"Politics is not a bad profession. If you succeed there are many rewards, if you disgrace yourself you can always write a book." - Ronald  Reagan

[another insulting canard against those who write books or run for office.

I don't know to whom he is referring here, but perhaps we should all ponder the case of Oliver North.  North truly disgraced himself and his country out of a misguided zeal to serve president Reagan, nearly went to prison for it, then wrote books, speaks for the conservative movement, etc.  Was he a politician?  North never ran for office, but was most certainly a Reagan appointee.  For a summary of North’s career, see https://en.wikipedia.org/wiki/Oliver_North/


"No arsenal, or no weapon in the arsenals of the world, is so formidable as the will and moral courage of free men and women. - Ronald Reagan

[This is among his few worthy quotes.

However, I feel that Tom Paine expressed the power of freedom much more thoroughly and eloquently in his book 'The Rights of Man', first printed in 1791.  This single book provided much of the inspiration to the framers of our constitution.  You can buy a copy for three dollars from Dover Press, http://www.doverpublications.com.  Also consider reading Tom Paine’s ‘The Age of Reason’, especially if you are a captive of one of the more vocal evangelical Christian churches or television evangelists.]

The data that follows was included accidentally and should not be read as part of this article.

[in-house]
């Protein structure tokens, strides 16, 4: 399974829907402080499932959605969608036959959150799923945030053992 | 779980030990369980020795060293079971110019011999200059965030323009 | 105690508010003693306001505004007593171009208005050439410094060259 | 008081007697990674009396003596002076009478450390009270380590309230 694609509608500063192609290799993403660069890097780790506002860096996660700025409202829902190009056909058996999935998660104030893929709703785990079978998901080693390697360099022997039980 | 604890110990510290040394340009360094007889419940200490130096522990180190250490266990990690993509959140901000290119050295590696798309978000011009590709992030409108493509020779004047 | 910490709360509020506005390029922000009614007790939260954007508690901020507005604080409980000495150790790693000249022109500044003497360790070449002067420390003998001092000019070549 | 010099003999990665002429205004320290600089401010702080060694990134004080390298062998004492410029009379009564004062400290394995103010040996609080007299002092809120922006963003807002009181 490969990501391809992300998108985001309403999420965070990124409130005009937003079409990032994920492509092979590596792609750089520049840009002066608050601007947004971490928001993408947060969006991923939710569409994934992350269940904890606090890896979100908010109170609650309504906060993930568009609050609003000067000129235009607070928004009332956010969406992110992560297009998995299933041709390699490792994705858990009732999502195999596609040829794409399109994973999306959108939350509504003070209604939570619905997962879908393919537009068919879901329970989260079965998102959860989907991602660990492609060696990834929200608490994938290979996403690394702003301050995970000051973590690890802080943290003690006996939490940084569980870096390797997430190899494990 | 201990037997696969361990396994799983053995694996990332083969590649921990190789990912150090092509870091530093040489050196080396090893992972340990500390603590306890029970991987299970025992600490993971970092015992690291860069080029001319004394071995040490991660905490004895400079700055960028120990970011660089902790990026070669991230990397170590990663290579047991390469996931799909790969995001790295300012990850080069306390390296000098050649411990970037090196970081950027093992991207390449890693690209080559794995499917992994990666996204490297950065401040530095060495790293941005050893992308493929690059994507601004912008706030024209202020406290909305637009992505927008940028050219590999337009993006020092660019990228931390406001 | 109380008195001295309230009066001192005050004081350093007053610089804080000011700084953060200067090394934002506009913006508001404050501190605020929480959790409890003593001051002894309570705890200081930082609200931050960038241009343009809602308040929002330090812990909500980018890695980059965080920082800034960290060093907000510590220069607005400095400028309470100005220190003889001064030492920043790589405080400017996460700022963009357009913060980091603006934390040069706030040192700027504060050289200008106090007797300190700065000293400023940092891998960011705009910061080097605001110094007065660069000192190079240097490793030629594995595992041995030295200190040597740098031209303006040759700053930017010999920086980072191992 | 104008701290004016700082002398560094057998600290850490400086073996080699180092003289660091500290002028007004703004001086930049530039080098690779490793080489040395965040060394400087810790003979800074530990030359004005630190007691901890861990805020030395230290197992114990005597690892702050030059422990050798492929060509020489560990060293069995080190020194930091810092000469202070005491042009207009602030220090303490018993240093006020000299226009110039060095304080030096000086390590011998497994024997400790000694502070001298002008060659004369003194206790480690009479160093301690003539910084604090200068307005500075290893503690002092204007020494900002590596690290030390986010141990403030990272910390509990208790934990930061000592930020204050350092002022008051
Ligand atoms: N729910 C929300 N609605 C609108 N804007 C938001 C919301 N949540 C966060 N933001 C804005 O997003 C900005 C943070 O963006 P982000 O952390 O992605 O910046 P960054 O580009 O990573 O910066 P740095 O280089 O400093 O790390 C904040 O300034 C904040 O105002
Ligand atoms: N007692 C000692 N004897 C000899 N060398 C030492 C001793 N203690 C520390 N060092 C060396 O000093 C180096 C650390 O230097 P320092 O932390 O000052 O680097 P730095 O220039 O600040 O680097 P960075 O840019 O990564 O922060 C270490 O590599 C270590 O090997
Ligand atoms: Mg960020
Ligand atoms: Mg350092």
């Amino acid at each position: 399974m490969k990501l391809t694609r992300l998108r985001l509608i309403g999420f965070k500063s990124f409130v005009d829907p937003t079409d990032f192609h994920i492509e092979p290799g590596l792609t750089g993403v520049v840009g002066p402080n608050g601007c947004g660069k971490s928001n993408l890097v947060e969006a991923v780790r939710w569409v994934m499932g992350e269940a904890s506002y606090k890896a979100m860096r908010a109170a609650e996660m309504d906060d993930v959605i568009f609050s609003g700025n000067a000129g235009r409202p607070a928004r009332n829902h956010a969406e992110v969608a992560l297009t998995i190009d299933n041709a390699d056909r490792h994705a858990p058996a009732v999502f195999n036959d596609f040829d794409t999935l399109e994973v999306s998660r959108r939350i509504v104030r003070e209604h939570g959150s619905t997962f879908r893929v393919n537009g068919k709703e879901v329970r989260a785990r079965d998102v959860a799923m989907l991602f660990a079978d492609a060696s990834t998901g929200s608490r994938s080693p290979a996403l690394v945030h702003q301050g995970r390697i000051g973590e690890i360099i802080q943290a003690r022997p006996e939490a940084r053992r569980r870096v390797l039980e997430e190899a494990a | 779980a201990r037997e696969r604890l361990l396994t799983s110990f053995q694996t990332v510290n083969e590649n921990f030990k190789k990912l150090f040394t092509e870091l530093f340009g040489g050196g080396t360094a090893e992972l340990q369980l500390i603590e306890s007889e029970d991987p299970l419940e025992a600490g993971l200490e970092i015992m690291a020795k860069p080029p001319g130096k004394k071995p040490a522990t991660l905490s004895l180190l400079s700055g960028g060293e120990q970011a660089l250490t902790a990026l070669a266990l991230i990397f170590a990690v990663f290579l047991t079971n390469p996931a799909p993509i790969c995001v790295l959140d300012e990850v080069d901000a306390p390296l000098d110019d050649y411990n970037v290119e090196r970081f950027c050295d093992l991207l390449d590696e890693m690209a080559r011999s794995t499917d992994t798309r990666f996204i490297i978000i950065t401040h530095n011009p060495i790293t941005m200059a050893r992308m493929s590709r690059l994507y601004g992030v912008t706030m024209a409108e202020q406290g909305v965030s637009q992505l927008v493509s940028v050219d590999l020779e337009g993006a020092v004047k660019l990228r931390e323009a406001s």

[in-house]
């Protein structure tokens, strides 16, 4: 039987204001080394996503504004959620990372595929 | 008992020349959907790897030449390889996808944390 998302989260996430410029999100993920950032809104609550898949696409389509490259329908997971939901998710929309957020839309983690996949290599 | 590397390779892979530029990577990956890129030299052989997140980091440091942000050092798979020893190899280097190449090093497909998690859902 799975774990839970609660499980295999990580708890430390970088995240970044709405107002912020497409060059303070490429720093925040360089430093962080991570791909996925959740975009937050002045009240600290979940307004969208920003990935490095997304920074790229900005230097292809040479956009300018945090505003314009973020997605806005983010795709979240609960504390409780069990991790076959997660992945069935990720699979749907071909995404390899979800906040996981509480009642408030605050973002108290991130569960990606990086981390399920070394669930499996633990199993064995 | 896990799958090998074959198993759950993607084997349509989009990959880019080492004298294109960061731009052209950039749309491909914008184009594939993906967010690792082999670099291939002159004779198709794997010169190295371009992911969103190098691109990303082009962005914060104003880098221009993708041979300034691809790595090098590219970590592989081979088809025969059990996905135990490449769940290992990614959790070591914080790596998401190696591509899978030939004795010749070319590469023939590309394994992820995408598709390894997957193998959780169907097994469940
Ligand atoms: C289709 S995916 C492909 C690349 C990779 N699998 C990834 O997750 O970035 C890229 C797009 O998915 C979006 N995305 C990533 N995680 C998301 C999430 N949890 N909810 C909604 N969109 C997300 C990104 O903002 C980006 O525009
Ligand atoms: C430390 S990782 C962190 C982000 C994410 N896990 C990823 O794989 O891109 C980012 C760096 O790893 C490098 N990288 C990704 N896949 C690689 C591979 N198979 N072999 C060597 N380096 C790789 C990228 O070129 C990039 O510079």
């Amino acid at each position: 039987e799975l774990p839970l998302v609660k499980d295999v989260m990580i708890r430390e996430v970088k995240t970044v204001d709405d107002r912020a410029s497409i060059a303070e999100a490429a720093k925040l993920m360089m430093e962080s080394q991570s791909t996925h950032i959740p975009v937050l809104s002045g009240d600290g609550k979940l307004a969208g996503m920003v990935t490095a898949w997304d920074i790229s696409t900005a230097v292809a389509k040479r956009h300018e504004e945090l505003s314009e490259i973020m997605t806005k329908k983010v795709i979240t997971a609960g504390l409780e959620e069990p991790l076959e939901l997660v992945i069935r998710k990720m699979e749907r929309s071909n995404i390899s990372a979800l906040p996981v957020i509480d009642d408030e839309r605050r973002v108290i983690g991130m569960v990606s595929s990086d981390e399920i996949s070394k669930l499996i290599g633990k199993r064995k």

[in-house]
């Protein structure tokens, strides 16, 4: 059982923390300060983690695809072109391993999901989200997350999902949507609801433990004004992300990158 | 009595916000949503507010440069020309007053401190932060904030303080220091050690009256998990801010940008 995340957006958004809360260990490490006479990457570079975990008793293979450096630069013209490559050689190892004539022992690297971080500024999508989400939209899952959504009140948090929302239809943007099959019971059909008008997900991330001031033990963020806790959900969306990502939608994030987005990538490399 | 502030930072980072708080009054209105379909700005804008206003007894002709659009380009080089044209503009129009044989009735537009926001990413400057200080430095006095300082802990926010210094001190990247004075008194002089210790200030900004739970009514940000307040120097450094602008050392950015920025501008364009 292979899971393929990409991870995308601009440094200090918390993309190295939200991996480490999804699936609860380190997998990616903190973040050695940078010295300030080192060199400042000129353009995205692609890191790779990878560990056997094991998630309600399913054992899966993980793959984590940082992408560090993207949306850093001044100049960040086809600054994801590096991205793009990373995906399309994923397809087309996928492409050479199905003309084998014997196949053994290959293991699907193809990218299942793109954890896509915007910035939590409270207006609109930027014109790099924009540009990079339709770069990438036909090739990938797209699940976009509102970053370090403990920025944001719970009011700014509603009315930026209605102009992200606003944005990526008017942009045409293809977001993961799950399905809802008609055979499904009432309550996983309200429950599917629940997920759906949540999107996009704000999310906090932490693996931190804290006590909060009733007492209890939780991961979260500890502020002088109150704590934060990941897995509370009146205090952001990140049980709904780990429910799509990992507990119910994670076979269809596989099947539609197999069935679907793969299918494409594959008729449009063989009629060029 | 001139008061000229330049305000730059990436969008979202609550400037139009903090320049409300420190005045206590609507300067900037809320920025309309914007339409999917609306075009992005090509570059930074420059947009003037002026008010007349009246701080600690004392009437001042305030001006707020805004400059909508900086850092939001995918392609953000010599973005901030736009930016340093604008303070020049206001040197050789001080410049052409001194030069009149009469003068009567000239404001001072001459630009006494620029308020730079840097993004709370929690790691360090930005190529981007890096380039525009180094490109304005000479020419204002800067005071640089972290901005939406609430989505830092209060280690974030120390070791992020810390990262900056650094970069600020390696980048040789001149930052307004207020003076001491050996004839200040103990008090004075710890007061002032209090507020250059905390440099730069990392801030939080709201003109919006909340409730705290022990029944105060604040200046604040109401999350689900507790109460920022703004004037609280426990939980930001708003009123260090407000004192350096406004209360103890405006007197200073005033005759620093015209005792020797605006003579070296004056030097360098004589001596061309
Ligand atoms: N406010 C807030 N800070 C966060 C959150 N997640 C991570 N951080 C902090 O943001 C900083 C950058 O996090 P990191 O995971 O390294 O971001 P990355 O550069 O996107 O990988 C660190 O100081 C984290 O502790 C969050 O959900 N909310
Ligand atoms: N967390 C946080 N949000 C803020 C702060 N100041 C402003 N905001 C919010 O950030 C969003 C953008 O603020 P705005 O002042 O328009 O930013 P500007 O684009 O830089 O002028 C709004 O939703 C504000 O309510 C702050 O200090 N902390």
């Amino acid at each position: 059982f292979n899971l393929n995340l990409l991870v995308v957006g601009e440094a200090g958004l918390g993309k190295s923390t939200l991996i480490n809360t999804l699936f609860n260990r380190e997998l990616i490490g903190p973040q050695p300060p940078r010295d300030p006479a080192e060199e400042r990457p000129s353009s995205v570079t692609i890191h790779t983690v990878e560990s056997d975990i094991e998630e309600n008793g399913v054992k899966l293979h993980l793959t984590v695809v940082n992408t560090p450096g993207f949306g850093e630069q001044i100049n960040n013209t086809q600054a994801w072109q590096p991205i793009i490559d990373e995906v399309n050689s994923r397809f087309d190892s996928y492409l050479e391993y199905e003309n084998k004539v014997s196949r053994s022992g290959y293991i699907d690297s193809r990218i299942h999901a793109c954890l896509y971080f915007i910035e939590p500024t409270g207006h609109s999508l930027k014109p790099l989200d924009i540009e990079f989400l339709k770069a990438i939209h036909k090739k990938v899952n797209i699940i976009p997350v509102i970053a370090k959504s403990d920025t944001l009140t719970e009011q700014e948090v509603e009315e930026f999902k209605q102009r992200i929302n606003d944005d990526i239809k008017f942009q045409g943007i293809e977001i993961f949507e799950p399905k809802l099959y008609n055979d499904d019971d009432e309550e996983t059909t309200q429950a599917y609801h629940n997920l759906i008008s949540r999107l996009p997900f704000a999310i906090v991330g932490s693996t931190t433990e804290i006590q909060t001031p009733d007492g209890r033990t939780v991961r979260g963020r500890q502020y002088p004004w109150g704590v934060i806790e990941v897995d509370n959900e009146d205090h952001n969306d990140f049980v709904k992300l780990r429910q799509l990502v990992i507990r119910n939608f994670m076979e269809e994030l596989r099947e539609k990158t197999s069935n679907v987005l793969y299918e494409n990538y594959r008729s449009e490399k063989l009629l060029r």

Some Additional Comments


You may gather from the above that I am not a fan of Ronald Reagan, may his soul rest in peace. 

You would be correct.

Here’s my summary of some the more odious actions and attitudes of Ronald Wilson Reagan, 40th president of the United States of America: